Conclusions

The Yamazaki tour guide described the experience of tasting this as “like going to another planet,” and I struggle to improve upon that description. Sell your house, sell your car, sell your kids and get a bottle. This is the promised land.

Score: 10/10


The next is a rye from the Van Winkle stable, the only non-bourbon expression the family produces. Following my recent survey of the Van Winkle bourbons, a reader noted the omission of this bottle and requested a review. Like a wedding DJ, I am happy to take requests and am obligingly providing these notes for that gentleman, at least.

This is a straight rye whiskey, aged 13 years and bottled at 95.6 proof (47.8%).

I noticed a bottle of this behind the bar during a friend’s bachelor party and used the happy occasion as an excuse to splurge. I paid $50 for a generous free pour from a heavy-handed bartender, may God bless and keep him. MSRP is $120; auction prices are closer to $1,000.

Van Winkle Family Reserve Rye – Review

Color: Dark brown cola color with amber glints.

On the nose: This has an intriguing nose with sticky sweet aromas of molasses, spicy smells of cracked black pepper, and the grainy, slightly bitter scents of rye and caraway.

In the mouth: The palate is where this really comes together- waves of hot, sweet, and tangy/citric flavors. This has remarkable persistence, with the pulsating re-emergence of grapefruit and stony flavors lingering long after the last swallow.

Conclusions

A single neat dram of this whisky allows one to sit and sniff and taste and savor again and again for an hour. Like the Hibiki 30 Years Old, this whisky revisited me periodically throughout the next day, evoking distinct memories of the variegated flavors of astounding intensity which are somehow combined into a coherent totality. Superb; worth seeking out in all circumstances.

Score: 10/10

If you’ve made it this far, you might have noticed what these whiskies share in common. They are both densely aromatic and flavorful. There’s a diversity of scents and tastes in complex interaction, yet they are both monolithic in presentation. Each time a flavor asserts itself it eludes description because it is so quickly subsumed back into the overall balance.

Above all, though, these linger. Not just for a minute, or even for an hour, but for several days. In both cases, I woke up the next morning being able to sense these whiskies; like an amputee’s phantom limb, they tingled in my mouth. Not having them with me any longer felt like I had lost some part of myself.

So, if you ask me what my favorite whisky is, I’d say these two. If you’re particularly curious and ask why, I’d rattle off “complexity, balance, length.” But those are mere words, and don’t do any sort of justice to the true experience of tasting these. They subsume you, or rather you subsume them, with the two parts being united. These are nose filling and mouth-filling, certainly, but they’re also soul filling and eye-opening. That may sound overwrought, but tasting these felt like I was Dorothy stepping out of her sepia-toned farmhouse into the technicolor land of Oz.

Does that make any sense? Probably not, unless you’ve tried these for yourself, or have had that experience with another whisky. In that regard, this article is an abject failure, but hopefully, it has sparked in you the desire to go out and try these for yourself. Better yet, carry on in our shared crusade to find those magical drams that make you reconsider everything you thought you knew about what whisky is or could be. And once you’ve found them, by all means, let me know what they are!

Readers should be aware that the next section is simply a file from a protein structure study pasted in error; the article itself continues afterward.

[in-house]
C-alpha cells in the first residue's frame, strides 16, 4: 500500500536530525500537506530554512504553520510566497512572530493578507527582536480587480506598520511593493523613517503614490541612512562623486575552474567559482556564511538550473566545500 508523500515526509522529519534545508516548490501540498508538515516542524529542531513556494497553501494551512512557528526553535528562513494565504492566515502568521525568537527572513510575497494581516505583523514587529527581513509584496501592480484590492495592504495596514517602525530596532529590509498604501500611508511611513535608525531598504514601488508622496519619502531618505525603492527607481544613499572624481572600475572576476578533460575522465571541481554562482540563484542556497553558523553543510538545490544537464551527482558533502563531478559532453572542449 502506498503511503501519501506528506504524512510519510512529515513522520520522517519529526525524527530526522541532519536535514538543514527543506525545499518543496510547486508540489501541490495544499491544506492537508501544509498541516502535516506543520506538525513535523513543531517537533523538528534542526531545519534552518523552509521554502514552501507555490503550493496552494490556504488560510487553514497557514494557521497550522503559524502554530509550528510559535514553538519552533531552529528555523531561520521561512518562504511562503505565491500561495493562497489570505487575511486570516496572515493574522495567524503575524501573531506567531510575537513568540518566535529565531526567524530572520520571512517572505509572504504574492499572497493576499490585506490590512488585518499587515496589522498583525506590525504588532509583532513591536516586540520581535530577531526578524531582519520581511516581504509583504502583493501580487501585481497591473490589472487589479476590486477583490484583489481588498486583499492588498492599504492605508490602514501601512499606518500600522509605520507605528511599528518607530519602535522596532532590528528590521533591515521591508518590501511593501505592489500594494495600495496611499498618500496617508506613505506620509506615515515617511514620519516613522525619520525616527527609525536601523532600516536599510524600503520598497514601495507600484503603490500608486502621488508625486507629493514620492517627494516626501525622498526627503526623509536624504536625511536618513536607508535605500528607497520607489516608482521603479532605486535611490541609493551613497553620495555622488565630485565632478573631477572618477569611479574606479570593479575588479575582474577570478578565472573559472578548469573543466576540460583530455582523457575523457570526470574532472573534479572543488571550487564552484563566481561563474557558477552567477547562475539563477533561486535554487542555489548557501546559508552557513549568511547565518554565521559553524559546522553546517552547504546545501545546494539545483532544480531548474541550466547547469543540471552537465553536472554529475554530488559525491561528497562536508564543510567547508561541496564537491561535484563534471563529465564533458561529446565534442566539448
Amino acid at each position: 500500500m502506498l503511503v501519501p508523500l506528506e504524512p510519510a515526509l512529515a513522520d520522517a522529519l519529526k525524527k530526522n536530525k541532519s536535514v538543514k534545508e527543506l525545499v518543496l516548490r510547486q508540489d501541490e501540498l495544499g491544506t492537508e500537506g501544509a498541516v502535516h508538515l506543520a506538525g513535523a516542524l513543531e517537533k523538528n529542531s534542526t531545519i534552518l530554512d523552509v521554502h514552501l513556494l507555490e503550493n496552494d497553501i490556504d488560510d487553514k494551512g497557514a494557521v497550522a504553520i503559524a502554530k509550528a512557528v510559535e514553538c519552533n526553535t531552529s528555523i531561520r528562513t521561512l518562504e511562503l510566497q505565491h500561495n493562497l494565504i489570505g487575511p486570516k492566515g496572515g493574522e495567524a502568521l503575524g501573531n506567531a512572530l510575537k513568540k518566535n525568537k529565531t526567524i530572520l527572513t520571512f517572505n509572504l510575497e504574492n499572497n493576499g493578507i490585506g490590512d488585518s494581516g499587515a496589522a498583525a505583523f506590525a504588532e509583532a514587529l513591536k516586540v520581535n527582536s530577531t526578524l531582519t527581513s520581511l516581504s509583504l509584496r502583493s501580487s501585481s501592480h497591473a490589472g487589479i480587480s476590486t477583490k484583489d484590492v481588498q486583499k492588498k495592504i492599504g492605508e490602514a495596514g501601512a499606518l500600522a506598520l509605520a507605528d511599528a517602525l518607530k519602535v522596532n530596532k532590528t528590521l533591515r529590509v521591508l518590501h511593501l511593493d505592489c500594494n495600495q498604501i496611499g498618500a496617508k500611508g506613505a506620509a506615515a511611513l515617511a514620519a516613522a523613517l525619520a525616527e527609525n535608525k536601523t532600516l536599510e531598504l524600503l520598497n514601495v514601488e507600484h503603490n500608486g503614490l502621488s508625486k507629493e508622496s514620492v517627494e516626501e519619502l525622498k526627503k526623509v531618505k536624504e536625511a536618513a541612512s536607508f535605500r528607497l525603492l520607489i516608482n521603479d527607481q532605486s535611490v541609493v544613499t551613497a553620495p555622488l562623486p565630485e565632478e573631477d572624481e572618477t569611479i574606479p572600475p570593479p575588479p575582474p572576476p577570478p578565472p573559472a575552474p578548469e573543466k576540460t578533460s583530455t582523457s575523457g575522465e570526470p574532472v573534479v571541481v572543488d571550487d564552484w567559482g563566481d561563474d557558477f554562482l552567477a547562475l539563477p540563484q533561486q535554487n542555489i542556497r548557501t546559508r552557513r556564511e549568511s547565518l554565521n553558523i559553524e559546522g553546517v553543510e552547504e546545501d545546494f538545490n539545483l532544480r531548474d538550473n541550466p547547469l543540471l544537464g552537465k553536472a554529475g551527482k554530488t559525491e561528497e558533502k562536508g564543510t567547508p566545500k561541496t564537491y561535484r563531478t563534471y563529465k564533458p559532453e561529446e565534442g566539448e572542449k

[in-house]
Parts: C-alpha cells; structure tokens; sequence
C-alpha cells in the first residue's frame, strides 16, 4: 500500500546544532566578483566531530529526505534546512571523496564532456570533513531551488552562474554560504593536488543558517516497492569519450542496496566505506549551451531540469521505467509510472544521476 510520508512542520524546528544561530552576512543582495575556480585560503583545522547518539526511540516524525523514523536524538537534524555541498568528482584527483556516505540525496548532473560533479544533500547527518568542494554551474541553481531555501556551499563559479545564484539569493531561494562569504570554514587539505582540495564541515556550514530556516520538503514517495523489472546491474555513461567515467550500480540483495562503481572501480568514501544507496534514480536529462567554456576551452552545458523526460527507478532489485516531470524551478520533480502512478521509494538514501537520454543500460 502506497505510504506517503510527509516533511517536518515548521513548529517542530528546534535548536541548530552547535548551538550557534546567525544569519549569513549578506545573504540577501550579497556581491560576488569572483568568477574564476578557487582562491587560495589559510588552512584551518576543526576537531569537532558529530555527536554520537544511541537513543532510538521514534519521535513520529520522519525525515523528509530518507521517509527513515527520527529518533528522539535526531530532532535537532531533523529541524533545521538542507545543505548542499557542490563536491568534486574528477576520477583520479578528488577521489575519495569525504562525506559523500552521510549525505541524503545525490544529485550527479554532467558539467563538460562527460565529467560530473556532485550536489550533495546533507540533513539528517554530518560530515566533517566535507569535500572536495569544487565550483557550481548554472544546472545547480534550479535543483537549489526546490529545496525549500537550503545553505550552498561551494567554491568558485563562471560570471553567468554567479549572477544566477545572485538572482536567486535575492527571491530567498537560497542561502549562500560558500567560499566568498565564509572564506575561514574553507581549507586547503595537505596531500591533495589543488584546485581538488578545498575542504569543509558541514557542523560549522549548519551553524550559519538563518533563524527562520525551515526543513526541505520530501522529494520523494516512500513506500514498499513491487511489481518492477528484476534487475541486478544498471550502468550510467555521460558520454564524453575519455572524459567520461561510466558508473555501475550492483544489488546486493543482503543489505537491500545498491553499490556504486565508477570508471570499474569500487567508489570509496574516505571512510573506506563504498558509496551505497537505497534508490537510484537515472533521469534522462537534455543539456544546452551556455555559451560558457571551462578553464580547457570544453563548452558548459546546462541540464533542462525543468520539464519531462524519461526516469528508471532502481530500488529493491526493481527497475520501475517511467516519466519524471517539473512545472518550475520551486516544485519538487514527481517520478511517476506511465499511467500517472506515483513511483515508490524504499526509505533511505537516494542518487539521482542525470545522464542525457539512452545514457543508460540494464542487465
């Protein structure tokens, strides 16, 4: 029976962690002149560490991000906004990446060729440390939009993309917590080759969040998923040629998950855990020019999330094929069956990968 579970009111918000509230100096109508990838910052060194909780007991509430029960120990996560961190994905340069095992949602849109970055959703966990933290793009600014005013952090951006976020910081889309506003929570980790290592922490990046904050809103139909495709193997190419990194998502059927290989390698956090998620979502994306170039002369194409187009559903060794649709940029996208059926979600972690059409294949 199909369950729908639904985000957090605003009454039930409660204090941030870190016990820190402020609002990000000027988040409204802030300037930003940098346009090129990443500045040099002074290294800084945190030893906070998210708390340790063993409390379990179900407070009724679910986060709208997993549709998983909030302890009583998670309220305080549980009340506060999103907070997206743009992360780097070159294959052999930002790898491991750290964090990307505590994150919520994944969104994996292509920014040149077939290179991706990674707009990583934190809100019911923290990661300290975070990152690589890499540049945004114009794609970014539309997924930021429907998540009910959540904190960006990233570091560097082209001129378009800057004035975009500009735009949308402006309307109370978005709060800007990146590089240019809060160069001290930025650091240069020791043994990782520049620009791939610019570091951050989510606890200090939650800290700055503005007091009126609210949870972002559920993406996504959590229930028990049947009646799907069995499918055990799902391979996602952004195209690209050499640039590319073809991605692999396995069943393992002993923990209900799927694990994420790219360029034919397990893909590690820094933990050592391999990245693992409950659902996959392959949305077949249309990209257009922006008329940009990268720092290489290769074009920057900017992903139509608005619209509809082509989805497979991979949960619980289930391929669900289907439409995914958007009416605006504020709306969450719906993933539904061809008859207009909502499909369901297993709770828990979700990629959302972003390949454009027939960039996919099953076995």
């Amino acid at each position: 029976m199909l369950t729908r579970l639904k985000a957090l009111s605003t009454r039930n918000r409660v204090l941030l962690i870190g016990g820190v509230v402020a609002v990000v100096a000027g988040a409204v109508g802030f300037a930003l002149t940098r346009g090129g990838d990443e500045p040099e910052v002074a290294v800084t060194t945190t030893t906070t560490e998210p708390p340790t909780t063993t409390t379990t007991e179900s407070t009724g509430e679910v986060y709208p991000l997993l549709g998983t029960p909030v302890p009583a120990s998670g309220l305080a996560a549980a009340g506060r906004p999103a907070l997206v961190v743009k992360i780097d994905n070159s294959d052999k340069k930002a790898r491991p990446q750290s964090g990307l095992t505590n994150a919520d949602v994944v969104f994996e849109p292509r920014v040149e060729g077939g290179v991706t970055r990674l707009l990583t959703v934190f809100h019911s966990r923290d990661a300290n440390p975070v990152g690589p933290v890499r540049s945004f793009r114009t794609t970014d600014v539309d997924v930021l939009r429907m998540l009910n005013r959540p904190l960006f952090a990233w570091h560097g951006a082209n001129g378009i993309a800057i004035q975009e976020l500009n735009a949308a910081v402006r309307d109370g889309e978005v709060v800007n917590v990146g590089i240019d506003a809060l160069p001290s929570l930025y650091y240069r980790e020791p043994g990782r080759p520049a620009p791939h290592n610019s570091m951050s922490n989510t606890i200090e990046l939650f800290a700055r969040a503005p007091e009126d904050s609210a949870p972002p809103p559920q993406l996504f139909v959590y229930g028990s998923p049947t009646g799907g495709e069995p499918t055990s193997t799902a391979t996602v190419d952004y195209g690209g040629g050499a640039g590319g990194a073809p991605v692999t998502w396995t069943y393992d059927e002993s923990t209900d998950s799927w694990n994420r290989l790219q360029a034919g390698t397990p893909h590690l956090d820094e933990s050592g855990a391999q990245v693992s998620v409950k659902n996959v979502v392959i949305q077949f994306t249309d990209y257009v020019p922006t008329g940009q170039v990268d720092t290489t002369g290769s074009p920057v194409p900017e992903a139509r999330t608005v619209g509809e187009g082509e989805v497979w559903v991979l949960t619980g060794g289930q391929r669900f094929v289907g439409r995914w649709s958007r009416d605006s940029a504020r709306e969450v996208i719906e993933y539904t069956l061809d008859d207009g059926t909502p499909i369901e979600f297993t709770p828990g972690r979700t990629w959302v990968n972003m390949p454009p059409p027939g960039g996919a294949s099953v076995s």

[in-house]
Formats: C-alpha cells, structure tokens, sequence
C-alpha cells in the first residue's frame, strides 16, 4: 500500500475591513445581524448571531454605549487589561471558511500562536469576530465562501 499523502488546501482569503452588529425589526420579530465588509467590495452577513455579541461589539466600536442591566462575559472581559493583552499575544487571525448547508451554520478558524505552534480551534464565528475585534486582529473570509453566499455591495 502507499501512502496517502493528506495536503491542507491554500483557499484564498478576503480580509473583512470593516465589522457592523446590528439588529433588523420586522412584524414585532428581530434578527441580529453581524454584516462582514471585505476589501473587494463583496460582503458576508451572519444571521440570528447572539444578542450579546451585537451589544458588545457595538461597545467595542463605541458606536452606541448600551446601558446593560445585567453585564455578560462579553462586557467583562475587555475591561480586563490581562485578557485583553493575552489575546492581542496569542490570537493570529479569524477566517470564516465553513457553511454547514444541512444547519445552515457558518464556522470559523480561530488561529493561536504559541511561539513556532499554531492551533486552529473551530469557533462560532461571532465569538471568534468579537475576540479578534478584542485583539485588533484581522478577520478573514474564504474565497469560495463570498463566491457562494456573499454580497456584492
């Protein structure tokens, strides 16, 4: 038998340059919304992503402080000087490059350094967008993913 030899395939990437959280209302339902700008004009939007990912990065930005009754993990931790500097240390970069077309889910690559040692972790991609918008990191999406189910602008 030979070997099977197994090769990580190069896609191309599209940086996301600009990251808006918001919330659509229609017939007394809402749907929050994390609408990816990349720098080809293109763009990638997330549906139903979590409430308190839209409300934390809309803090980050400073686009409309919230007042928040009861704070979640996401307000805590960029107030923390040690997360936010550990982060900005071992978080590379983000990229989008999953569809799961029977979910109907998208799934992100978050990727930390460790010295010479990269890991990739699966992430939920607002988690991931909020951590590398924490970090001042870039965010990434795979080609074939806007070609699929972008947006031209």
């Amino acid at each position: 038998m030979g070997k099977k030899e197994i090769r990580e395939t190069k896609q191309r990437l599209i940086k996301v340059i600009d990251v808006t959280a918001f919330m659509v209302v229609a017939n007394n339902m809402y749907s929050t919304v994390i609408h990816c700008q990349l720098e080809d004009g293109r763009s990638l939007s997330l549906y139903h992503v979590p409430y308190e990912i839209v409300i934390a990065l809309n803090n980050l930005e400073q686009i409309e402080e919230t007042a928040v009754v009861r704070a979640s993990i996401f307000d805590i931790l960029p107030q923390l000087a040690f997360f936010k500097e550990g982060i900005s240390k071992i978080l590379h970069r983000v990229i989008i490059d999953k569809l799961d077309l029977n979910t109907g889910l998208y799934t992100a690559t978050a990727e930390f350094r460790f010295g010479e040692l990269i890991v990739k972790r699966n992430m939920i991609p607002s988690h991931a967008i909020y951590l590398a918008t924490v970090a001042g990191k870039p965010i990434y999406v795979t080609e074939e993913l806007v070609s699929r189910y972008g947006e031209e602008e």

Lead image from the Whisky Exchange and the Pappy from Whisky Auctioneer.

CategoriesAmerican Japanese
Taylor
Taylor

Taylor's a native of Chicago. After heading to university in Scotland, he graduated from drinking Whyte & Mackay and Coke to neat single malts. He's also a keen fan of Japanese whisky, having visited the country regularly over the last several years, where he was able to assemble a decent collection before prices went batty.

    1. Taylor
      Taylor says:

      Ha! Thanks PB. No need to stay jealous- go out there and find some treasures for yourself. Cheers for reading and GO BLUE!

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    Andrew O says:

    Fantastic article, Taylor. The two most transcendent whiskies that come to mind along my journey thus far are Balblair 1990 2nd Release and Booker’s Rye. While the latter is auction fodder, the former can still be had, especially here in the States, for a bit of searching and about $165. Cheers!

  2. Taylor
    Taylor says:

    Kind of you to say, thanks Andrew. Booker’s Rye, eh? Will keep my eyes peeled for that one. Appreciate the recommendation!

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    TomW says:

    I’ve never been in a position to hit such rarefied heights.

    Since I returned to drinking whisky after a long interregnum, I’d say my favorite has been an independent bottling of Craigellachie at 21 years. Which is unfortunate, since the bottle is long gone and I doubt I’ll come across it again.

    Back in the day (more than two decades ago) I would have said the Laphroaig 15. It’s no longer available so I can’t compare it to my cherished memories.

    1. Taylor
      Taylor says:

      Tom, thanks for the comments. Out of curiosity, who was the independent bottler on the Craigellachie? Thanks again for reading!

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    Jon says:

    Nice write up, the rye is the one Van Winkle product that I think is actually worth the hype. Probably the 2nd best rye whiskey I’ve ever had (Booker’s Rye is easily the best… so damn good).

    1. Taylor
      Taylor says:

      Jon, you’re the second person to recommend Booker’s Rye to me, thus I must find a bottle soon. Glad you enjoyed the article. Thanks for stopping by!